Outside the church a procession forms with priest and attendants in the lead. Solemnly, their hands shielding the sputtering candles from the early morning breeze, the faithful follow the priest as they circle the church three times, singing the stirring troparion of the Resurrection: “Christ has risen from the dead, trampling down death with death, and granting life to those in the graves.”

Halting before the church entrance, all gather around the priest as he intones the opening verse of Psalm 68:

“Let God arise, and let his enemies be scattered. As smoke vanishes, so let them vanish away; as wax melts before the fire, so the wicked perish when God approaches…”

To each verse the congregation responds, singing, “Christ has risen from the dead,” as the priest encircles a small table which holds the Gospel book and his golden blessing cross. He swings his censer, wafting the aromatic smoke on the morning air.

Now the priest ascends the church steps. With his blessing cross he raps three times upon the closed door.

“Raise your arches, O gates, that the King of glory may enter!”

From inside comes a muffled voice asking, “Who is this King of glory?”

“The Lord God of ages is the King of glory,” replies the priest.

Twice he repeats the knocking, and answers the question from within. Then the doors are flung open, and he triumphantly leads the congregation into the church as all sing the troparion to the background of joyously pealing bells.

At the climax of the service, the congregation sings the moving hymn:

“The Day of Resurrection! Let us be illumined with the feast, and let us embrace one another; let us say: Brothers! even to those who despise us. Let us forgive all, for the sake of the resurrection, and thus let us cry out: Christ has risen from the dead, trampling down death with death, and granting life to those in the graves.”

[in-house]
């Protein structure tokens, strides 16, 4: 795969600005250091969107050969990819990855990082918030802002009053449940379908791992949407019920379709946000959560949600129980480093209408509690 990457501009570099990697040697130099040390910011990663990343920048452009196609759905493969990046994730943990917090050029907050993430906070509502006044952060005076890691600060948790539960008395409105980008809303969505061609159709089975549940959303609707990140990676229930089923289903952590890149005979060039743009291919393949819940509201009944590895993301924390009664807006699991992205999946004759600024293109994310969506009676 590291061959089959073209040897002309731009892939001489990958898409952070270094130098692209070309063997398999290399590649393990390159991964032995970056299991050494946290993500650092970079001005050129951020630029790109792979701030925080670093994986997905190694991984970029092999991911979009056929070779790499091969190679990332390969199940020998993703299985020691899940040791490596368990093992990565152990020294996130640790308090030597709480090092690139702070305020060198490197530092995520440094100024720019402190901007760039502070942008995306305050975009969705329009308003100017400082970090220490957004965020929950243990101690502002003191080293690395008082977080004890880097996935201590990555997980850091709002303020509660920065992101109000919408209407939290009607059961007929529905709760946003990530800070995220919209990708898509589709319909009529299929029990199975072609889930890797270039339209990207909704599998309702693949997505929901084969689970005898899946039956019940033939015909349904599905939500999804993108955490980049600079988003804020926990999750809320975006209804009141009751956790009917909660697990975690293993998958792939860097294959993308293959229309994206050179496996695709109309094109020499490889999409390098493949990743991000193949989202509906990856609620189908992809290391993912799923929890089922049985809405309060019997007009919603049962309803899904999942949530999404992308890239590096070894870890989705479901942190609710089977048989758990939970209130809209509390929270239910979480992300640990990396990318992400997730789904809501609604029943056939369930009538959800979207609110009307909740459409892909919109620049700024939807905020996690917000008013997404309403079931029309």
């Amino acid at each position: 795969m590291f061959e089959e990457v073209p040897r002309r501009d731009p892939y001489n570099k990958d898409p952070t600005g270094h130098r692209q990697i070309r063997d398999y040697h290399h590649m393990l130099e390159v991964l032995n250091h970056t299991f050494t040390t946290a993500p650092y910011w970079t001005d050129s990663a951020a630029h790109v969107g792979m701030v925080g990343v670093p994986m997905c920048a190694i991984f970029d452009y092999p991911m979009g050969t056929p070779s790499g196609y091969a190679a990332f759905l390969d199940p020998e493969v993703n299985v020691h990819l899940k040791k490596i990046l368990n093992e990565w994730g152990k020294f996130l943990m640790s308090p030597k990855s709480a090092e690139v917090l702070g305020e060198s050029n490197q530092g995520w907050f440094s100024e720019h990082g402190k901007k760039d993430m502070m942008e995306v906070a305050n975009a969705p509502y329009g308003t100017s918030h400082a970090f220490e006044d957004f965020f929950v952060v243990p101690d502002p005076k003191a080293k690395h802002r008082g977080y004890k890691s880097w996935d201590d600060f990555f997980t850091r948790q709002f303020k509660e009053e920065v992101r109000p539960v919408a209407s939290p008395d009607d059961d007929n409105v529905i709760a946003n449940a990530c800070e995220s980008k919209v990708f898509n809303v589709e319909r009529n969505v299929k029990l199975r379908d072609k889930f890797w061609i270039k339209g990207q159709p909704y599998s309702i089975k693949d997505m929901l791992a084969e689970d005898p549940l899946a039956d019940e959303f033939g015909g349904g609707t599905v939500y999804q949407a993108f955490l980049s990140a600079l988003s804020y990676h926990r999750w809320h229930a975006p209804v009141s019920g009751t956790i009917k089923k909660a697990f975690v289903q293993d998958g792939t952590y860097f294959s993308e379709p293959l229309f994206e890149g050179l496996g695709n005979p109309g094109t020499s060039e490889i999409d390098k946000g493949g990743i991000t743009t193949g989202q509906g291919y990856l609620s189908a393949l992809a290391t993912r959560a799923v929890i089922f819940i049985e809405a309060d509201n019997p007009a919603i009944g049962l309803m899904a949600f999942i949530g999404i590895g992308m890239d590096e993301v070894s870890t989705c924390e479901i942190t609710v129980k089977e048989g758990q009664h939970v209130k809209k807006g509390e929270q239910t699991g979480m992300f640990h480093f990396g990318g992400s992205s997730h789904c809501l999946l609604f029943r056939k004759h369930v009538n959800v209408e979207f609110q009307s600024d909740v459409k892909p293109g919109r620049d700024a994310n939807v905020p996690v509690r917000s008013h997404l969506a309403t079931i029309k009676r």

Solemnly the Divine Liturgy commences. Throughout the service the congregation frequently joins the choir in singing. At Communion time, the faithful approach to receive the Body and Blood of the risen Savior. Children and adults respond to the invitation, “In the fear of God with faith and love draw near.”

When at length the Divine Liturgy has concluded, all the faithful approach the priest again, this time to receive at his hands the anointing with chrism, administered as a special blessing on the outstanding feasts of the year.

All, too, may now partake of the typical Easter sacramental known as the Pasti, the paschal bread steeped in wine. It is blessed in a special service on Great Holy Thursday, to be distributed to the faithful on Easter morning as a reminder of the Sacred Mysteries of Christ’s Body and Blood.

After they have received the Pasti, everyone repairs to the parish hall or another suitable area. Here the families have brought their Easter baskets, filled with the foods from which they have refrained during the past seven weeks.